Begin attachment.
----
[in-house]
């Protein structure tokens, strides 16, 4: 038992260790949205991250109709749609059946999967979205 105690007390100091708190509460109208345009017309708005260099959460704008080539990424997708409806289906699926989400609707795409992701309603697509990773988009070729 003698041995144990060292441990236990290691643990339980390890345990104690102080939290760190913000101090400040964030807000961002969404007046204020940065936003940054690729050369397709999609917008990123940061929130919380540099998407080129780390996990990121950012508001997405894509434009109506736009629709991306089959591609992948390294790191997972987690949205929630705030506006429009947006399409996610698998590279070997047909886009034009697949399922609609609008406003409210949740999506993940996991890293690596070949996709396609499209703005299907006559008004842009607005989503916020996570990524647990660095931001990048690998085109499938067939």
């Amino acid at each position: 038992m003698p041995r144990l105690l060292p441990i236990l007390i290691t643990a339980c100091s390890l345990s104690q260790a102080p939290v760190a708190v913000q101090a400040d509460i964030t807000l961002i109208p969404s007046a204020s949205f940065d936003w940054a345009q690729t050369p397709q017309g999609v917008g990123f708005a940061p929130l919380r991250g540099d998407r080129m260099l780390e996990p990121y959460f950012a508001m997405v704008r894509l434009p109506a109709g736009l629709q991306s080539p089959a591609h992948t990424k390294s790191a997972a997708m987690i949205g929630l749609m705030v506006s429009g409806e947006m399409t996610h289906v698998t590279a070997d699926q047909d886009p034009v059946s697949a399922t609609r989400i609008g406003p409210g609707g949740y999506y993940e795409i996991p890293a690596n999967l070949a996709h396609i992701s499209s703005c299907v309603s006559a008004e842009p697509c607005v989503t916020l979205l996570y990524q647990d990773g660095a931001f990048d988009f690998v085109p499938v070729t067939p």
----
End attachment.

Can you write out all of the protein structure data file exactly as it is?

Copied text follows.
[in-house]
């Protein structure tokens, strides 16, 4: 038992260790949205991250109709749609059946999967979205 105690007390100091708190509460109208345009017309708005260099959460704008080539990424997708409806289906699926989400609707795409992701309603697509990773988009070729 003698041995144990060292441990236990290691643990339980390890345990104690102080939290760190913000101090400040964030807000961002969404007046204020940065936003940054690729050369397709999609917008990123940061929130919380540099998407080129780390996990990121950012508001997405894509434009109506736009629709991306089959591609992948390294790191997972987690949205929630705030506006429009947006399409996610698998590279070997047909886009034009697949399922609609609008406003409210949740999506993940996991890293690596070949996709396609499209703005299907006559008004842009607005989503916020996570990524647990660095931001990048690998085109499938067939």
């Amino acid at each position: 038992m003698p041995r144990l105690l060292p441990i236990l007390i290691t643990a339980c100091s390890l345990s104690q260790a102080p939290v760190a708190v913000q101090a400040d509460i964030t807000l961002i109208p969404s007046a204020s949205f940065d936003w940054a345009q690729t050369p397709q017309g999609v917008g990123f708005a940061p929130l919380r991250g540099d998407r080129m260099l780390e996990p990121y959460f950012a508001m997405v704008r894509l434009p109506a109709g736009l629709q991306s080539p089959a591609h992948t990424k390294s790191a997972a997708m987690i949205g929630l749609m705030v506006s429009g409806e947006m399409t996610h289906v698998t590279a070997d699926q047909d886009p034009v059946s697949a399922t609609r989400i609008g406003p409210g609707g949740y999506y993940e795409i996991p890293a690596n999967l070949a996709h396609i992701s499209s703005c299907v309603s006559a008004e842009p697509c607005v989503t916020l979205l996570y990524q647990d990773g660095a931001f990048d988009f690998v085109p499938v070729t067939p």